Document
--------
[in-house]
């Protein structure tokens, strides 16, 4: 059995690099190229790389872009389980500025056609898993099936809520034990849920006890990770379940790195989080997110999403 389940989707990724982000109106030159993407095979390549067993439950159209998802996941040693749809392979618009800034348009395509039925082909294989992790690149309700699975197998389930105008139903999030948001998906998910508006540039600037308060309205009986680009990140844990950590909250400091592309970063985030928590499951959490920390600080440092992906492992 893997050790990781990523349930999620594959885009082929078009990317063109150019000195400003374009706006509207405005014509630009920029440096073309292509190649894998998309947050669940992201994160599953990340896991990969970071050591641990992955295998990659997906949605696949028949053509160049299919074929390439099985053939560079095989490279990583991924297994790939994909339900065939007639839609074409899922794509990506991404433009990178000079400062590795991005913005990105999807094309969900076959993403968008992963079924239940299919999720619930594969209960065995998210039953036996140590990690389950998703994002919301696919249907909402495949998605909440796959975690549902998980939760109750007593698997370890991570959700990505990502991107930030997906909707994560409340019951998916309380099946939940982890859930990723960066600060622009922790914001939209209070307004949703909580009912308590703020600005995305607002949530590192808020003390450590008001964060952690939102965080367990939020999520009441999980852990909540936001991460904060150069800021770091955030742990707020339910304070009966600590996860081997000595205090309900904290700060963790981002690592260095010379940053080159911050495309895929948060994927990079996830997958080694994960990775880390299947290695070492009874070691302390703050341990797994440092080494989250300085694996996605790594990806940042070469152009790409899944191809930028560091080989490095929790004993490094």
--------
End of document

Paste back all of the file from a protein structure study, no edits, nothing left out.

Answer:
[in-house]
């Protein structure tokens, strides 16, 4: 059995690099190229790389872009389980500025056609898993099936809520034990849920006890990770379940790195989080997110999403 389940989707990724982000109106030159993407095979390549067993439950159209998802996941040693749809392979618009800034348009395509039925082909294989992790690149309700699975197998389930105008139903999030948001998906998910508006540039600037308060309205009986680009990140844990950590909250400091592309970063985030928590499951959490920390600080440092992906492992 893997050790990781990523349930999620594959885009082929078009990317063109150019000195400003374009706006509207405005014509630009920029440096073309292509190649894998998309947050669940992201994160599953990340896991990969970071050591641990992955295998990659997906949605696949028949053509160049299919074929390439099985053939560079095989490279990583991924297994790939994909339900065939007639839609074409899922794509990506991404433009990178000079400062590795991005913005990105999807094309969900076959993403968008992963079924239940299919999720619930594969209960065995998210039953036996140590990690389950998703994002919301696919249907909402495949998605909440796959975690549902998980939760109750007593698997370890991570959700990505990502991107930030997906909707994560409340019951998916309380099946939940982890859930990723960066600060622009922790914001939209209070307004949703909580009912308590703020600005995305607002949530590192808020003390450590008001964060952690939102965080367990939020999520009441999980852990909540936001991460904060150069800021770091955030742990707020339910304070009966600590996860081997000595205090309900904290700060963790981002690592260095010379940053080159911050495309895929948060994927990079996830997958080694994960990775880390299947290695070492009874070691302390703050341990797994440092080494989250300085694996996605790594990806940042070469152009790409899944191809930028560091080989490095929790004993490094």